Anne Hoad sits in her home in front of the doors to her patio. She is looking to her right, smiling open-mouthed. She wears glasses and a light blue spotted tshirt.

Remaining positive with a rarer form of dementia

Anne Hoad and her husband Tony tell us how life has changed since she developed a rarer form of dementia called posterior cortical atrophy (PCA).

Anne’s sitting in front of a large window to her garden – one she used to enjoy spending many hours tending.

She lives with Tony, her husband of 50 years, and their springer spaniel.

While life has certainly changed since Anne’s diagnosis with a kind of atypical Alzheimer’s disease, they’re determined to maintain as normal a life as possible.

Fond memories 

Anne remembers a close-knit family life in East London with her nine siblings. Her family wasn’t well off, but she has fond memories. 

‘We lived in a small house,’ Anne says, ‘but we were very happy.

I remember Mum running around telling us off. We were all very close.

Anne worked as a nurse at a large London hospital, following in the footsteps of family members who had also worked in healthcare. 

When I was at school, I wanted to be a nurse, and when I left at 16, that’s what I did.

On the left, Tony and Anne stand together in their home. On the right is a photo of them together on their wedding day.

Anne was once recognised as Nurse of the Year. ‘I had so much in me to give,’ she says.

‘I didn’t expect to get Nurse of the Year, but I loved my job and colleagues.’ 

‘She was a natural,’ says Tony, ‘especially around children. It was like her calling.’

Life together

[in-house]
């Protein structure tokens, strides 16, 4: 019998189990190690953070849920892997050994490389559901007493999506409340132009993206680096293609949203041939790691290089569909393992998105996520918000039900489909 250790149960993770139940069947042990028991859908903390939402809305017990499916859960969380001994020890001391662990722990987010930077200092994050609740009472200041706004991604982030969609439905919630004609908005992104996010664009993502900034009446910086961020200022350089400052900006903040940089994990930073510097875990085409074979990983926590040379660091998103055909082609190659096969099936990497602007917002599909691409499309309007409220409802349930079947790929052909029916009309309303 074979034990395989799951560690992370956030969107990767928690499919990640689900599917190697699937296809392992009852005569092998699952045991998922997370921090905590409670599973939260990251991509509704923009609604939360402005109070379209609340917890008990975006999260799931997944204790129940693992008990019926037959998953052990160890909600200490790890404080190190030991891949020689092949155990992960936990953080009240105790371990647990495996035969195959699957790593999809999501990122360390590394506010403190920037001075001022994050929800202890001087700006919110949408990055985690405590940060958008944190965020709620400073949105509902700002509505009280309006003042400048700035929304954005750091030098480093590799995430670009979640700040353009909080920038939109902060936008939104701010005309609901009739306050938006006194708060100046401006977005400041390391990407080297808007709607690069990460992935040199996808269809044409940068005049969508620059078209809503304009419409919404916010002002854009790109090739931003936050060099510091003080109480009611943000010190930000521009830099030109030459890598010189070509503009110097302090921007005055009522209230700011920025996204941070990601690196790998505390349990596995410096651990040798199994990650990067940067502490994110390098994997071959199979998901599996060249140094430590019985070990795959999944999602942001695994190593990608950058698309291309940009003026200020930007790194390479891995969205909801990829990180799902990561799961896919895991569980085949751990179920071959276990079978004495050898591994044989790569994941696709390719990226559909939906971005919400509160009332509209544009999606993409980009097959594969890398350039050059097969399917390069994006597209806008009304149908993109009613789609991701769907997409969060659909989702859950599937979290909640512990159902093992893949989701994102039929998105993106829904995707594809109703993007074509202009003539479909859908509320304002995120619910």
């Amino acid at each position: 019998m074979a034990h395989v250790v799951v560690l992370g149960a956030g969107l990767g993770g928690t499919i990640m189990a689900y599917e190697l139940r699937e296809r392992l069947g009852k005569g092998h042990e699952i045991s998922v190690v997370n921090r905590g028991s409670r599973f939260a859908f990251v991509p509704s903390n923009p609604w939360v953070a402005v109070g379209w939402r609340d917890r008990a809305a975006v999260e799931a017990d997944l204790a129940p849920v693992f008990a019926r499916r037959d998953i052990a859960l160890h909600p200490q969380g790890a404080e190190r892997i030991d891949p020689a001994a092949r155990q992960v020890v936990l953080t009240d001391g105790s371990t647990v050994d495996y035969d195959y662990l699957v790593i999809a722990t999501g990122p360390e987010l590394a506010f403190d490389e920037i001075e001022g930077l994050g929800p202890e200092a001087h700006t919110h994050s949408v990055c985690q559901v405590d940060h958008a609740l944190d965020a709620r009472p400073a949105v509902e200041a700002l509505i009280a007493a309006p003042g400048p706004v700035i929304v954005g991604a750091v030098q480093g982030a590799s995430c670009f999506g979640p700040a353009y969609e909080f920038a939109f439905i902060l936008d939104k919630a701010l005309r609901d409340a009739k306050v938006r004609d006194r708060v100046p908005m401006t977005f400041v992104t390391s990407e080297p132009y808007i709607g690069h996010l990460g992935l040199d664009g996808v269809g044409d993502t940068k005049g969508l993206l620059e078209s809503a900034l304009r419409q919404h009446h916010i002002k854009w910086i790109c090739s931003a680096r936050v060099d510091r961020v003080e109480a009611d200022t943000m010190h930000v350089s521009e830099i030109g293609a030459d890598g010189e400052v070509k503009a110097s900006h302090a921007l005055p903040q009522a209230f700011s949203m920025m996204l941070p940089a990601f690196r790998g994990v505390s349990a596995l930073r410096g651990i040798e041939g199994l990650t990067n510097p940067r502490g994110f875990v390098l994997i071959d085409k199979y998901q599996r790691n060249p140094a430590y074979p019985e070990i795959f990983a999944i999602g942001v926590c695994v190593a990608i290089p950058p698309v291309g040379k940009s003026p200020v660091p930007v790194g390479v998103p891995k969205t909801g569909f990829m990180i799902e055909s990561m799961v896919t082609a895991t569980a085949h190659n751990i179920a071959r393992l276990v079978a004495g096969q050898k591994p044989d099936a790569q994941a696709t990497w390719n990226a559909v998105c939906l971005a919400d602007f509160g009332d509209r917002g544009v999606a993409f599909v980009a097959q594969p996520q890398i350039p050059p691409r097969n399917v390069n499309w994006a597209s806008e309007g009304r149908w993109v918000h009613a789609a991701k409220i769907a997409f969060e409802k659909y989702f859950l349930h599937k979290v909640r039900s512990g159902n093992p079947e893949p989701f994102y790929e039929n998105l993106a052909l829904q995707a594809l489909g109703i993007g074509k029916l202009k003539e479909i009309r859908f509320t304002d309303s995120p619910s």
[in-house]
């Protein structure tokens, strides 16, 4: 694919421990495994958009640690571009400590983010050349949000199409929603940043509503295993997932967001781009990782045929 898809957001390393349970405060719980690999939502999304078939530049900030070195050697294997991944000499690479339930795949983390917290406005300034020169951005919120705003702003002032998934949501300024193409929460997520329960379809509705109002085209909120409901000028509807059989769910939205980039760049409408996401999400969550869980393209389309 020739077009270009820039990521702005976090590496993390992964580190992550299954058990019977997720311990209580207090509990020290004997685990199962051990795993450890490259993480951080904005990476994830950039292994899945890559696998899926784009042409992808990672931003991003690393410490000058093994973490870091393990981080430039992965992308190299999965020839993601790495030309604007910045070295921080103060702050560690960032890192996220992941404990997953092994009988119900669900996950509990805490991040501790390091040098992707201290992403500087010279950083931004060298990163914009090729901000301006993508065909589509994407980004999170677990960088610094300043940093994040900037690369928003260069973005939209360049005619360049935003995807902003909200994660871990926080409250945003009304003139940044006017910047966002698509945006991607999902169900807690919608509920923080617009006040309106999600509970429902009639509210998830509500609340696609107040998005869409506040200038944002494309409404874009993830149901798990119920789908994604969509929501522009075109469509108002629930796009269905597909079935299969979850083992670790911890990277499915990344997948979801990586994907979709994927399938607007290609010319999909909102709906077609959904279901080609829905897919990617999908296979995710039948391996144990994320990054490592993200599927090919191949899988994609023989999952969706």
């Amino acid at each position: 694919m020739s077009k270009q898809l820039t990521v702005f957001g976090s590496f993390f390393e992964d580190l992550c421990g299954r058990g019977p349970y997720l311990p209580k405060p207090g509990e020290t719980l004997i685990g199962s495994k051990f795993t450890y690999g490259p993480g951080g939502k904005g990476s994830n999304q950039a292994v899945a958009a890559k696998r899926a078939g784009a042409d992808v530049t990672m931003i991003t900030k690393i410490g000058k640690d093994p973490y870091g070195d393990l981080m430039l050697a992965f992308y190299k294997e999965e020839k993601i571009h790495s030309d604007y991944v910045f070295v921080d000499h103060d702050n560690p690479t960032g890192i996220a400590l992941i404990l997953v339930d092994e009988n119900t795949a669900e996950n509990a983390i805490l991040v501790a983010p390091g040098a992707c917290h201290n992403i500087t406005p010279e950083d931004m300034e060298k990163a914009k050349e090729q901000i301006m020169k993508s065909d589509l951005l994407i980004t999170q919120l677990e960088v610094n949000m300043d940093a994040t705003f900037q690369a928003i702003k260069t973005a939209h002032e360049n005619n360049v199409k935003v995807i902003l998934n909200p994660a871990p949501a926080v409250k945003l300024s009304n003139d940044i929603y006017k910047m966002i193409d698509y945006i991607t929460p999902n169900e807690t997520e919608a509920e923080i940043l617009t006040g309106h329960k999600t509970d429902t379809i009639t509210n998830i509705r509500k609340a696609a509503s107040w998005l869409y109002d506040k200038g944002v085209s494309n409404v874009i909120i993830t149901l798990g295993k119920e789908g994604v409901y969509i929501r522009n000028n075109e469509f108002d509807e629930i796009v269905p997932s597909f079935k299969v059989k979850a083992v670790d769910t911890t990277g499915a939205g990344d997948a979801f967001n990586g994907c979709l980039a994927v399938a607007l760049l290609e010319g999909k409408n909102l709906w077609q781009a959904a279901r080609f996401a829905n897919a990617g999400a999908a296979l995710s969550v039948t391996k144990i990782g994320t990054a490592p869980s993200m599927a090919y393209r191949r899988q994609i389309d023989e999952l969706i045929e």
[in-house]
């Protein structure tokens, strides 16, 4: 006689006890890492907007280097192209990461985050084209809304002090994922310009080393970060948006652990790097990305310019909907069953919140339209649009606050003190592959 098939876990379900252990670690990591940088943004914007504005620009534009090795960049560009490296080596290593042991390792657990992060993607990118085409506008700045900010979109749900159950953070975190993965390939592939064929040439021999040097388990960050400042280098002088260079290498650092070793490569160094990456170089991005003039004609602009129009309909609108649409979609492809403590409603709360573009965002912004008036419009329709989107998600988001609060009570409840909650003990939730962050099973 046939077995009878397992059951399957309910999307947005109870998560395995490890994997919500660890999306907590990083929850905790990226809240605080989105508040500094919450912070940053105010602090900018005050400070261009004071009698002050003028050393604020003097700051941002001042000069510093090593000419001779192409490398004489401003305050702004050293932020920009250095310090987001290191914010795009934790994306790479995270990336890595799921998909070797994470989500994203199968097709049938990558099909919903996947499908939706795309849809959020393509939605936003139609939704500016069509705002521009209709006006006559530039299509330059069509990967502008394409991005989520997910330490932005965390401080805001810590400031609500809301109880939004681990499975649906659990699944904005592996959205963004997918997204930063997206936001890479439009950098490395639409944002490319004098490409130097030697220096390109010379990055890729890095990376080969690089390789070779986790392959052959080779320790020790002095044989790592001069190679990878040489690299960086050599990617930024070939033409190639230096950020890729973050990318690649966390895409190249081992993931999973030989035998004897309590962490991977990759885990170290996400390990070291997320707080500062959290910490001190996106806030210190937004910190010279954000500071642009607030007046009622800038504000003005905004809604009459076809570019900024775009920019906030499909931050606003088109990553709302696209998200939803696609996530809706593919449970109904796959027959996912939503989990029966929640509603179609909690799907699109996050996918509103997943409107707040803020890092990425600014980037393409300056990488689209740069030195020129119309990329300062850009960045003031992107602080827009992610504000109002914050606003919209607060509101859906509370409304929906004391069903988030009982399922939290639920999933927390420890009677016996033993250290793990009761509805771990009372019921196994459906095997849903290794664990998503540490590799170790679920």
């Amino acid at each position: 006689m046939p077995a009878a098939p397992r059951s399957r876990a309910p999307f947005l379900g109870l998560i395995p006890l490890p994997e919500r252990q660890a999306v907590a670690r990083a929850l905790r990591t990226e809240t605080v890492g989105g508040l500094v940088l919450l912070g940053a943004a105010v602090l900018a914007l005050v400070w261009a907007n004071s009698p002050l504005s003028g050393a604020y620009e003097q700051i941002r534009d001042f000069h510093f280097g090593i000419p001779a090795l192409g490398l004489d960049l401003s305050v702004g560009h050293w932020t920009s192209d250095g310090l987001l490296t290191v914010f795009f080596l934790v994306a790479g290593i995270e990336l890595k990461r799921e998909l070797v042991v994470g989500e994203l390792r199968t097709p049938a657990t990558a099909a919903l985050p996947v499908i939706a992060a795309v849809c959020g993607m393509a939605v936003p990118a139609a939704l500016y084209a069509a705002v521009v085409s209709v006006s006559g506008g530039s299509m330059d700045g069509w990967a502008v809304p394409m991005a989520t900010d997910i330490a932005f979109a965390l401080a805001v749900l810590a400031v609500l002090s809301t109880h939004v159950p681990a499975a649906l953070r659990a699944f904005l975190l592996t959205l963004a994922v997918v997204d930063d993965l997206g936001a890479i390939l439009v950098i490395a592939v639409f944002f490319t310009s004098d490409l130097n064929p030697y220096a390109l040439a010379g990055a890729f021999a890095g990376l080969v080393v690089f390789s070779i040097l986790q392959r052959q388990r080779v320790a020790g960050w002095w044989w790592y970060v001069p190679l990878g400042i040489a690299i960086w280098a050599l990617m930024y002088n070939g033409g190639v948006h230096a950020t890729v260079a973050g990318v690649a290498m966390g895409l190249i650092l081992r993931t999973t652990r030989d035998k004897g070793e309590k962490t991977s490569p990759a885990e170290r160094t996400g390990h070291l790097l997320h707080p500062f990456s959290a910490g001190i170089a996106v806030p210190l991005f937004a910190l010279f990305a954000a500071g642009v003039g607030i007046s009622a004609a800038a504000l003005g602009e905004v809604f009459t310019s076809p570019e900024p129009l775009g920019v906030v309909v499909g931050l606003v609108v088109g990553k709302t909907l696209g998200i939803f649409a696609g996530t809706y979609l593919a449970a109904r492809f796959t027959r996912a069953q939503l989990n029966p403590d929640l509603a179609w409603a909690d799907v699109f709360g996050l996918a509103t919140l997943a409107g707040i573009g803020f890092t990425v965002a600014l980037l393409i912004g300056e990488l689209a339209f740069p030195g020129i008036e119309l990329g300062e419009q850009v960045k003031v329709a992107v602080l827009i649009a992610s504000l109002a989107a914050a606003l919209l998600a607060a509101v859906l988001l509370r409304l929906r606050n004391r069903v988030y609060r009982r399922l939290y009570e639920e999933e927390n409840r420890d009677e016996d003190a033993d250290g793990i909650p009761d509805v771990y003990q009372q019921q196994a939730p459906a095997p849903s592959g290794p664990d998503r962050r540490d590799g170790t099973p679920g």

Anne met Tony at a party in 1971, and she says, ‘I remember he tried to impress me!’

‘I got the invite along with some male friends,’ says Tony, ‘and we went to meet all the nurses. 

‘Anne stood out because the party was for her. I offered to help with some of the drinks because she seemed to need help.

We continued to go out regularly, and a year later to the day we were married! 

They had three children, and Anne became a nursery nurse. She later worked as a senior youth leader, supporting children and young adults. 

‘She enjoyed helping young people,’ Tony says.  ‘And telling them off!’ adds Anne. 

Cutbacks meant that Anne had to leave this job, but her gardening hobby made working at a garden centre a natural next step. ‘It was loads of fun,’ she says. 

While there, Anne was also offered a more unusual job. A tailor friend had a royal warrant to make buttons for the then Prince Charles.

Anne helped mount and engrave the buttons for around 10 years. 

I enjoyed doing it and it was from home, so didn’t really get in the way of anything else.

Not quite right 

Anne and Tony moved to Deal, in Kent, a few years ago. This was partly due to Anne feeling unsettled and because they have family in the area. 

'Anne had been on holiday earlier,' Tony says. 

The person she was with turned to me and said, “Your Anne isn’t quite right…”

Despite the change of scenery, Anne was experiencing problems like low mood and difficulties in reading and writing. Her GP prescribed Anne antidepressants.

By talking to others and observing Anne’s difficulties, Tony realised her symptoms might not be depression. 

I didn’t appreciate it at the time – I just thought some of the symptoms were old age or Anne being contrary.